Is it pos­si­ble to eat too much protein?

Men's Health (Australia) - - Ask Mh - sk

As the macro of the mo­ment and so-called build­ing block of mus­cle, protein is fetishised as much by su­per­mar­ket gi­ants as it is by pneu­matic gym bros. While de­vour­ing a whole chicken in one sit­ting has long won you ku­dos in some cir­cles, now you’re be­ing ex­horted to chow down on protein-en­riched ice creams and ce­re­als. Sadly, it is pos­si­ble to have too much of a good thing.

Ac­cord­ing to a con­sen­sus of nutri­tional au­thor­i­ties, you need 0.75g of protein for each kilo­gram of your body­weight, so an 80kg man re­quires around 60g a day – roughly three salmon fil­lets. But the greater the phys­i­cal stress placed on your body, the higher its de­mands. For a man of the same size who trains hard, the In­ter­na­tional So­ci­ety of Sports Nutri­tion rec­om­mends 112g per day. Ex­ceed this, how­ever, and the ben­e­fits are soon negated. One study found those who ate more than 1.62g of protein per kilo of weight (around 130g, or two juicy steaks) built no more mus­cle than more mod­er­ate din­ers.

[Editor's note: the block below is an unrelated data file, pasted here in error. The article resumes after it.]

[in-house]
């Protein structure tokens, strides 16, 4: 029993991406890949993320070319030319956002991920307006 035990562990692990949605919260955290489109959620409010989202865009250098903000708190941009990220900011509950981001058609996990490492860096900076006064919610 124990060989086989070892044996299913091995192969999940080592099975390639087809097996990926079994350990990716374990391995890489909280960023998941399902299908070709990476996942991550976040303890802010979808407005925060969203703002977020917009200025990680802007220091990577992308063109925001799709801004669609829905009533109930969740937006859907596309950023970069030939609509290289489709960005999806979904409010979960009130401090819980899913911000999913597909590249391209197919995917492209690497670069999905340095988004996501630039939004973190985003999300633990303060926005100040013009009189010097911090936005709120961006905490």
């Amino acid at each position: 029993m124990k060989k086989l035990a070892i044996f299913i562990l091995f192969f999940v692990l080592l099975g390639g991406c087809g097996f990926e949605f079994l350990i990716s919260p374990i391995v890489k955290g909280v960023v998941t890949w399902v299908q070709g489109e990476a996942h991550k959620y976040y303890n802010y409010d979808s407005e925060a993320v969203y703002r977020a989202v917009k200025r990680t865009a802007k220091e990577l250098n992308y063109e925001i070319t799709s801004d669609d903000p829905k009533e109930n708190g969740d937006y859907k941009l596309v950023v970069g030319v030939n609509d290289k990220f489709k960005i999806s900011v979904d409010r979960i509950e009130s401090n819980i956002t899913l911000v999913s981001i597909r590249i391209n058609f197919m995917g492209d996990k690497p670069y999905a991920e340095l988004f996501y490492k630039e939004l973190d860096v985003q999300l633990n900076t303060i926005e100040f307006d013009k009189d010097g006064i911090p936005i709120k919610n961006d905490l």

Shakes, steaks and (for­ti­fied) ice creams all have their time and place, of course. But if you’re eat­ing three well­bal­anced meals a day, you’re un­likely to fall short. It might even end up where you don’t want it. “Your body strug­gles to di­gest ex­cess protein,” says nu­tri­tion­ist Rhi­an­non Lam­bert. “It may sim­ply wind up be­ing stored as fat.” In a nut­shell, don’t over-egg it.

YOU NEEDN’T PLATE UP EX­TRA PROTEIN TO MAIN­TAIN MUS­CLE.

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